Going to court is not a fun process in the United States. Yet, more people than you might think have to appear, with there being over 93,000 criminal defendant filings in US courts per year.
Every state has different laws, and North Carolina is no exception. One question that might come up if you are new to the court of law is what happens if you do not show up to court as a defendant?
Is failure to appear a felony? This is your guide to find out the answer to that question.
Type of Crime
The first factor for whether failure to appear is a felony, is the type of crime that you were being charged for.
When it comes to the US court, you usually go for either a criminal case or a civil case. For the latter, if you fail to appear in North Carolina, you are basically just dropping the case or forfeiting the case, and it is unlikely that there would be criminal charges against you for that, let alone a felony.
Then, there are criminal cases, and failing to appear for this type of case can be more serious in North Carolina depending on what you are being charged with.
For example, if the case is related to a vehicle or something that you did with a vehicle, then you have 20 days to appear in court from the date that you were originally scheduled to do so. If you do not appear by then, then the DMV would be notified and they would revoke your license until you showed up.
Another situation would be if the original case that you were charged with was a misdemeanor or not.
If so, if you do not show up to court, the court would treat it as possible contempt, and issue a new order for arrest, and make sure that you do not flea the area again once you come back into a court of law. Plus, you would be charged with a Class 2 misdemeanor.
This is usually related to any crime that involves alcohol, such as a DUI, DWI, driving under 21, or more serious acts committed while drinking, such as injury or manslaughter.
Regardless of the type of case in this category, if you do not show up to court, you would likely get charged with a Class I misdemeanor. This action would take place two years after the scheduled court date that you initially had.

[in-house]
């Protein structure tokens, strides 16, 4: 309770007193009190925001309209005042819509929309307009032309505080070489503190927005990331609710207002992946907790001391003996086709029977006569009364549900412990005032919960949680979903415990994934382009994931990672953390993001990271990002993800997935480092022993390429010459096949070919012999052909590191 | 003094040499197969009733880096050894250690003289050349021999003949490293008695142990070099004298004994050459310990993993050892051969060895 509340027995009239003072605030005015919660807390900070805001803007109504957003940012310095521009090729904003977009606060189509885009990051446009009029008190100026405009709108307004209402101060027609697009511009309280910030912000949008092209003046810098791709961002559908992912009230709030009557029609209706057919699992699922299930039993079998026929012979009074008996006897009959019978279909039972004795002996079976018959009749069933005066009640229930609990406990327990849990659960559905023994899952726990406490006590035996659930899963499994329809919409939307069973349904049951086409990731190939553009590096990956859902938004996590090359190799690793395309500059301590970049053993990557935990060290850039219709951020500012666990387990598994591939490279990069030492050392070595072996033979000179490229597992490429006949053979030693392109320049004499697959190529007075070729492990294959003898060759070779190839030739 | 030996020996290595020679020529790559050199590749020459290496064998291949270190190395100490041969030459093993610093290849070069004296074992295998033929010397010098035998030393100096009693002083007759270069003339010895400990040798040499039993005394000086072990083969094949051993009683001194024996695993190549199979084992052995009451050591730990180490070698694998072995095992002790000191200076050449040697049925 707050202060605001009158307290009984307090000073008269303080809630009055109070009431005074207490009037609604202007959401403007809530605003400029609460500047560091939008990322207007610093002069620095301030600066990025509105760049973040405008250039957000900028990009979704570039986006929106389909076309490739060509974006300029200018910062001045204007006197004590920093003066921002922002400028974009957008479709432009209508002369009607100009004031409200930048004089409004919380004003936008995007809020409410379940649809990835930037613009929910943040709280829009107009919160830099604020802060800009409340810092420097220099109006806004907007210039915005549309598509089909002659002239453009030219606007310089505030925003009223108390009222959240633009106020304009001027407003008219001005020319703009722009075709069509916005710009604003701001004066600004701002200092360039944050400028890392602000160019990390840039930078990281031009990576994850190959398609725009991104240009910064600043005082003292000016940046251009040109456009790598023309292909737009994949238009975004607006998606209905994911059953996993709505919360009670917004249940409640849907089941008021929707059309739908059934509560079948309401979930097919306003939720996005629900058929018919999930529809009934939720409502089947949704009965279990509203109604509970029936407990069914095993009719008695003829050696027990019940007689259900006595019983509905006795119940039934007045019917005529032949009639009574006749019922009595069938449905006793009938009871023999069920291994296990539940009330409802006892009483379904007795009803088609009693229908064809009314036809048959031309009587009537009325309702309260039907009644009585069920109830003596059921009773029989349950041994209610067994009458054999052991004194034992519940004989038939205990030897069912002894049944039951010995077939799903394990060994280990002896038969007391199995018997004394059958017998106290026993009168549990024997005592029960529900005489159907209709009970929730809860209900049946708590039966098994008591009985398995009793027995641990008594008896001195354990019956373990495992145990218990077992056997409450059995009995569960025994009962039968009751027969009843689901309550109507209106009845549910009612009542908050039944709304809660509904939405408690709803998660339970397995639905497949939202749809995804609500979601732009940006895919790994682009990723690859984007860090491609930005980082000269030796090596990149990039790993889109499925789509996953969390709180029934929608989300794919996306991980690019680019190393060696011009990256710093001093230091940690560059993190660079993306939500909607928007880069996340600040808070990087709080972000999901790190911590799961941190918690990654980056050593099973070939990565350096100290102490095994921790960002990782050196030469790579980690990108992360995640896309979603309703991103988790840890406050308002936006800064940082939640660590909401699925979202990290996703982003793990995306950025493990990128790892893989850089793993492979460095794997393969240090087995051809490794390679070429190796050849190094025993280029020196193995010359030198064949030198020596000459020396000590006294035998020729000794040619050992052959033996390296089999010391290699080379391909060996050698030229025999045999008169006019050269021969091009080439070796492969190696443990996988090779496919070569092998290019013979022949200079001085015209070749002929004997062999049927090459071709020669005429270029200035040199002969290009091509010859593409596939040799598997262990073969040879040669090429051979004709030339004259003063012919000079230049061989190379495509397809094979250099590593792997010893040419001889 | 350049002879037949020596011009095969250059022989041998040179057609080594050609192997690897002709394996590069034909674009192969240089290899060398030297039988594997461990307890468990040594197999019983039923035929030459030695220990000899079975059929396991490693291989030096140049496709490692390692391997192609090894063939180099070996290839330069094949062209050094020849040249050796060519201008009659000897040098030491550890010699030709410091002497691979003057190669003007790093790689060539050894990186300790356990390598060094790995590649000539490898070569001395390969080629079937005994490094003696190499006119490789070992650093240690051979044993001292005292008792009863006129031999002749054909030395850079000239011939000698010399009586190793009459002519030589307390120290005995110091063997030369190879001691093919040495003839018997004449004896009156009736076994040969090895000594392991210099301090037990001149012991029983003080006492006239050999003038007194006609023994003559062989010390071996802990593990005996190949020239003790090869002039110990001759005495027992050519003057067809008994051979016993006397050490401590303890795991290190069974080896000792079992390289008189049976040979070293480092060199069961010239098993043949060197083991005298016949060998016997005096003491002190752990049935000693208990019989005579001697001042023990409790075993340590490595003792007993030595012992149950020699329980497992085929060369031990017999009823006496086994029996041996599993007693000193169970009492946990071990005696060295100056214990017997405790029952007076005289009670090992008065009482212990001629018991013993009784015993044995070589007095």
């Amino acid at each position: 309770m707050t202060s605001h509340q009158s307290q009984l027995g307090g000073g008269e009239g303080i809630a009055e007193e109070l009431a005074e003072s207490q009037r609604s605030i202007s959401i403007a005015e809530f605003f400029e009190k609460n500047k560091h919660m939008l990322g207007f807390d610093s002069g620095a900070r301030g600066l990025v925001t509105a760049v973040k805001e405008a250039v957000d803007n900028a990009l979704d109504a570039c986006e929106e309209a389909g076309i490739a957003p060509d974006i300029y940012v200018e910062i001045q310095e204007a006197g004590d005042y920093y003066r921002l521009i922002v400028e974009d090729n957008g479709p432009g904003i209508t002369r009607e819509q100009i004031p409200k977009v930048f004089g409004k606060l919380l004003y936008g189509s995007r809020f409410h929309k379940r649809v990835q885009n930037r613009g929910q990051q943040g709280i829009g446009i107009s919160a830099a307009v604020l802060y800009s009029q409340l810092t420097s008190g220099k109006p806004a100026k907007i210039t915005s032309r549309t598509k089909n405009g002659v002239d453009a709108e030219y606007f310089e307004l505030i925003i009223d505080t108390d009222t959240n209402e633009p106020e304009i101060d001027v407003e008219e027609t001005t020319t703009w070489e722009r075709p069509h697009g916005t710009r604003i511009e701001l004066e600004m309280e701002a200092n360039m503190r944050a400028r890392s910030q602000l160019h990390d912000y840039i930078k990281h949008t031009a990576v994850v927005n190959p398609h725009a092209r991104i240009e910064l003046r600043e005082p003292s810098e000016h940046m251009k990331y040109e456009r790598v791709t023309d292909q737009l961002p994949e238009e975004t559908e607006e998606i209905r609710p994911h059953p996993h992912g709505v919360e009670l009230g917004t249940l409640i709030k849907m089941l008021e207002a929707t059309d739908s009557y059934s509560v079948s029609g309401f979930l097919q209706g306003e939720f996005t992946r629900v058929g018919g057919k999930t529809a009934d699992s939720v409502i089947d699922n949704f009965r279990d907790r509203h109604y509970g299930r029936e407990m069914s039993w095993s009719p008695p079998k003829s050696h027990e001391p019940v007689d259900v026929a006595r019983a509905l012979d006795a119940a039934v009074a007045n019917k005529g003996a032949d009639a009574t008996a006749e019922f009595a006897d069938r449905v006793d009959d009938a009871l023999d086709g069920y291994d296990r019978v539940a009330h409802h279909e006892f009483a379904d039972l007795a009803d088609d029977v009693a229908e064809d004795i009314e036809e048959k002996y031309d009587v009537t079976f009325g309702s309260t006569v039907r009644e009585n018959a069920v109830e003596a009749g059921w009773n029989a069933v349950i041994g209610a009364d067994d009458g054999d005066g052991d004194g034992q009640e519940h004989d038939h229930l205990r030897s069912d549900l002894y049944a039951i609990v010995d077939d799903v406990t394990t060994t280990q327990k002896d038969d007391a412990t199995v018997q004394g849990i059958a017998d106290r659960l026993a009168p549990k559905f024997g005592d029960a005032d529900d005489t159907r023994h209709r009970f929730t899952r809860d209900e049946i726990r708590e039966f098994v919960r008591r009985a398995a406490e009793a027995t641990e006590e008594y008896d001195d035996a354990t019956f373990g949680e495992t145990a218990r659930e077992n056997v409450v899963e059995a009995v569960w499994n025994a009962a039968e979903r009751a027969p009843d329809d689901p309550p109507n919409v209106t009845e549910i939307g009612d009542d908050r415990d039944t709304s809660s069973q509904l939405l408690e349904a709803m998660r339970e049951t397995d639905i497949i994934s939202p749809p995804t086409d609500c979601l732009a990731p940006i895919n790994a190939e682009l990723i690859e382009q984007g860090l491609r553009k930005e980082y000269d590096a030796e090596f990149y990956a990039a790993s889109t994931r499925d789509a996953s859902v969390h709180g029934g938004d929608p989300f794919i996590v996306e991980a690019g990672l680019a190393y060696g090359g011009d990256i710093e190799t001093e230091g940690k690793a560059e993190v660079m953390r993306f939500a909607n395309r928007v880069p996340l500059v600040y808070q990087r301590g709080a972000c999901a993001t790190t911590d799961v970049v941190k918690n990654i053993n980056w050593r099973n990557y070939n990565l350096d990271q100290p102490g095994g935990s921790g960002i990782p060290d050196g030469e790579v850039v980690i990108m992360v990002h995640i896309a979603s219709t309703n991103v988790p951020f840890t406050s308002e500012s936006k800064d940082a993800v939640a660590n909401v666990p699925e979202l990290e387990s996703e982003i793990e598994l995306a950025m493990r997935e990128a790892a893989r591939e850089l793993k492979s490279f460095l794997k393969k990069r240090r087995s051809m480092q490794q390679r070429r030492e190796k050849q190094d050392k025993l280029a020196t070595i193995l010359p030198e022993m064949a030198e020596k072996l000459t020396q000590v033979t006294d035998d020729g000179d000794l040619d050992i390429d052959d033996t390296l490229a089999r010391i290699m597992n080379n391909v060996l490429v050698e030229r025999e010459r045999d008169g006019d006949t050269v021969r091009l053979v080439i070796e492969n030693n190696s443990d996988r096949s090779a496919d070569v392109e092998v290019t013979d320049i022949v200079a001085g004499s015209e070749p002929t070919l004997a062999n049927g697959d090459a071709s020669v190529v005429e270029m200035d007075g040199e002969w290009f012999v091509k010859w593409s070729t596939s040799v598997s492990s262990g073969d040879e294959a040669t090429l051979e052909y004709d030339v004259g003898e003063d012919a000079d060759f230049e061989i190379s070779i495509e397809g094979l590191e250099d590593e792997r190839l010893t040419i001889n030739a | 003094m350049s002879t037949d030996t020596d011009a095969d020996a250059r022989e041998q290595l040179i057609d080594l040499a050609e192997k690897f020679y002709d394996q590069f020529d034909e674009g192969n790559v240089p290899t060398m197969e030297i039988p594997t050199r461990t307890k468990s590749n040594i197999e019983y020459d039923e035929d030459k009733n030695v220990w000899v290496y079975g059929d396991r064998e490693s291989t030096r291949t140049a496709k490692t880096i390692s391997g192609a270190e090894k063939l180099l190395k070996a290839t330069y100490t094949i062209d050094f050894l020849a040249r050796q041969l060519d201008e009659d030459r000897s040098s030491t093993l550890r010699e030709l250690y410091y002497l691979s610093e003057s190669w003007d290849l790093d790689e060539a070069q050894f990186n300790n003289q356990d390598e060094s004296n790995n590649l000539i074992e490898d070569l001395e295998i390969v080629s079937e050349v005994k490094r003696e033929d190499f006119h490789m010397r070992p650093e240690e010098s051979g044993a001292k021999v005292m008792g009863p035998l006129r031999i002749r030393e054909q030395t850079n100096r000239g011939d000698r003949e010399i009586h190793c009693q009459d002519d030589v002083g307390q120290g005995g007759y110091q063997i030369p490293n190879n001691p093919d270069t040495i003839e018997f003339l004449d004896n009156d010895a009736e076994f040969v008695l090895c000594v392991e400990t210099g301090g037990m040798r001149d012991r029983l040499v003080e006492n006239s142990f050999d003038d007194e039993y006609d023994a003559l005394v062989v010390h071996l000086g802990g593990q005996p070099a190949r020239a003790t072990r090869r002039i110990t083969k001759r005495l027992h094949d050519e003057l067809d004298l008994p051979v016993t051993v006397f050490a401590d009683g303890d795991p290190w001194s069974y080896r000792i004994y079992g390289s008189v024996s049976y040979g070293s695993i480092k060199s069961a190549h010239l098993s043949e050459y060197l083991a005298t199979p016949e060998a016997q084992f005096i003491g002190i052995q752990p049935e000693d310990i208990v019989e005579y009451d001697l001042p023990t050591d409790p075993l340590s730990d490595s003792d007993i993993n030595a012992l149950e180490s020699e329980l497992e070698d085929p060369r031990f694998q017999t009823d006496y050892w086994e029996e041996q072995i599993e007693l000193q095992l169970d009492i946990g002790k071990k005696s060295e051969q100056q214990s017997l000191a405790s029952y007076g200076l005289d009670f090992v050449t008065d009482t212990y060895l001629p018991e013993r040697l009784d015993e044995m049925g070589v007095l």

In North Carolina, this type of misdemeanor carries a maximum of 120 days in jail, and there is a small fine usually attached to this.
Now, you are looking at the most serious types of crimes to evade a court of law. Failure to appear in court for this type of case is a Class I felony.
Of course, there are many different levels of felonies, so these may not all carry the exact same penalty. But, some examples of crimes that would likely be looked at as felonies include:
- possession of marijuana
- breaking and entering a motor vehicle
- hit and run with injuries
- larceny over $1,000
- assault with a deadly weapon
- child abuse
Of course, there are a lot more crimes that can fit this category, but you get the idea. If you do not show up to court while you are being charged with one of these cases, then you will have an additional Class I felony charged against you and a warrant out for your arrest.
Another situation where you can get charged with a felony for failure to appear is if you have already been convicted in any case in a superior court in which you were expected to receive a jail sentence.
These types of cases are usually less serious criminal cases. However, if you skipped your appearance for a less serious case with a minor sentence, you could be doing yourself a disservice and adding a much bigger burden on yourself.
In that situation, you could possibly go from being charged with a minor misdemeanor to being charged with a Class I felony, while also increasing your jail sentence and increasing the rate of your bail bond.
Bail Bonds and Penalties
With the above information, you need to understand what kind of penalties and bail bond burdens you might be facing if you didn’t show up to your court case. These penalties would all be in addition to what you are already facing, rather than included.
The least serious type of failure to appear is a Class 2 misdemeanor, which carries a maximum penalty of 60 days in jail. As stated above, a Class 1 misdemeanor has a maximum penalty of 120 days in jail.
But, what about Class I felonies? They carry a maximum penalty of 24 months, however, a range of 3-8 months may be more realistic for this case depending on your situation and if you are a first-time offender.
If there was a bail bond attached to this, then the person who signed it would lose any collateral that they might have offered, whether it was cash or another asset. If you show up to court, then you would just have to have a premium payment (up to the bondsman rather than the full amount).
Is Failure to Appear a Felony?
Is failure to appear a felony? The short answer is that it can be depending on your circumstances. Normally, it would be a felony if you were charged with a felony or if you have been convicted of a crime already.
If not, then it would just be a misdemeanor. This is why it is important to appear in court, to save yourself and your loved ones the time, trouble, and money that skipping causes.
Do you or a loved one need bail? Contact us today to find out more.